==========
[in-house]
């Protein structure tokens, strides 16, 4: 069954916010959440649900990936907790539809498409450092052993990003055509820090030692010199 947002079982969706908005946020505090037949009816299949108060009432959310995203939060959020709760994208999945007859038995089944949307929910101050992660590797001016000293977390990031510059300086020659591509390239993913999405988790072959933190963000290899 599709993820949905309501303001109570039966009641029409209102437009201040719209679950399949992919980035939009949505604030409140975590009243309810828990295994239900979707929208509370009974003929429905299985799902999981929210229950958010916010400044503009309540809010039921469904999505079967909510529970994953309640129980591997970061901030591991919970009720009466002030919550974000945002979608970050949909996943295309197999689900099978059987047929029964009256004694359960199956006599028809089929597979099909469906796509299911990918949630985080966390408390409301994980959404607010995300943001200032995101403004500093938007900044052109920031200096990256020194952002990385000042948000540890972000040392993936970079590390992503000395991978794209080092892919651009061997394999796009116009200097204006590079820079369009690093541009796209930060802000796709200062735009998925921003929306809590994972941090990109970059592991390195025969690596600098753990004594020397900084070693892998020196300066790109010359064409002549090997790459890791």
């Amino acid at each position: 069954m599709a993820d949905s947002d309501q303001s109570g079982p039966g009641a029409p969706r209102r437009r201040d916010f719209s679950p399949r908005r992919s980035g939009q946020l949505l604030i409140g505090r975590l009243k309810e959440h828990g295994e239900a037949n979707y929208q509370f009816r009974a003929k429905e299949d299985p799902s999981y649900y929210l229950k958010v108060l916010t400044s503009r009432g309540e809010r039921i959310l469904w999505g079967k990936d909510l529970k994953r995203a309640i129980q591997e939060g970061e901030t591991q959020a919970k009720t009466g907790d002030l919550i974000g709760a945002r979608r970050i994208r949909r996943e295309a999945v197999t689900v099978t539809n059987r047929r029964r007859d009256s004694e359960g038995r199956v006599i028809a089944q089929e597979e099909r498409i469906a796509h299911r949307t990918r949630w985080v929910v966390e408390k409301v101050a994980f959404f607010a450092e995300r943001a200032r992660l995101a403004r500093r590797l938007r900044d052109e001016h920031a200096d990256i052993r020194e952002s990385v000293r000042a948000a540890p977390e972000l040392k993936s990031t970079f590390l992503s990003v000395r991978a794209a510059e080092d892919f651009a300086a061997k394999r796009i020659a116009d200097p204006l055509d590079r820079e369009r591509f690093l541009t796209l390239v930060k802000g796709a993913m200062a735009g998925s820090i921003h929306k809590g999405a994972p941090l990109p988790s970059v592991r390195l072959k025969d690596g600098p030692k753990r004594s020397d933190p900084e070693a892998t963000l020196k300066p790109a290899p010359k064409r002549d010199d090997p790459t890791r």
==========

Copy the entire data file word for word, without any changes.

[in-house]
């Protein structure tokens, strides 16, 4: 069954916010959440649900990936907790539809498409450092052993990003055509820090030692010199 947002079982969706908005946020505090037949009816299949108060009432959310995203939060959020709760994208999945007859038995089944949307929910101050992660590797001016000293977390990031510059300086020659591509390239993913999405988790072959933190963000290899 599709993820949905309501303001109570039966009641029409209102437009201040719209679950399949992919980035939009949505604030409140975590009243309810828990295994239900979707929208509370009974003929429905299985799902999981929210229950958010916010400044503009309540809010039921469904999505079967909510529970994953309640129980591997970061901030591991919970009720009466002030919550974000945002979608970050949909996943295309197999689900099978059987047929029964009256004694359960199956006599028809089929597979099909469906796509299911990918949630985080966390408390409301994980959404607010995300943001200032995101403004500093938007900044052109920031200096990256020194952002990385000042948000540890972000040392993936970079590390992503000395991978794209080092892919651009061997394999796009116009200097204006590079820079369009690093541009796209930060802000796709200062735009998925921003929306809590994972941090990109970059592991390195025969690596600098753990004594020397900084070693892998020196300066790109010359064409002549090997790459890791």
């Amino acid at each position: 069954m599709a993820d949905s947002d309501q303001s109570g079982p039966g009641a029409p969706r209102r437009r201040d916010f719209s679950p399949r908005r992919s980035g939009q946020l949505l604030i409140g505090r975590l009243k309810e959440h828990g295994e239900a037949n979707y929208q509370f009816r009974a003929k429905e299949d299985p799902s999981y649900y929210l229950k958010v108060l916010t400044s503009r009432g309540e809010r039921i959310l469904w999505g079967k990936d909510l529970k994953r995203a309640i129980q591997e939060g970061e901030t591991q959020a919970k009720t009466g907790d002030l919550i974000g709760a945002r979608r970050i994208r949909r996943e295309a999945v197999t689900v099978t539809n059987r047929r029964r007859d009256s004694e359960g038995r199956v006599i028809a089944q089929e597979e099909r498409i469906a796509h299911r949307t990918r949630w985080v929910v966390e408390k409301v101050a994980f959404f607010a450092e995300r943001a200032r992660l995101a403004r500093r590797l938007r900044d052109e001016h920031a200096d990256i052993r020194e952002s990385v000293r000042a948000a540890p977390e972000l040392k993936s990031t970079f590390l992503s990003v000395r991978a794209a510059e080092d892919f651009a300086a061997k394999r796009i020659a116009d200097p204006l055509d590079r820079e369009r591509f690093l541009t796209l390239v930060k802000g796709a993913m200062a735009g998925s820090i921003h929306k809590g999405a994972p941090l990109p988790s970059v592991r390195l072959k025969d690596g600098p030692k753990r004594s020397d933190p900084e070693a892998t963000l020196k300066p790109a290899p010359k064409r002549d010199d090997p790459t890791r």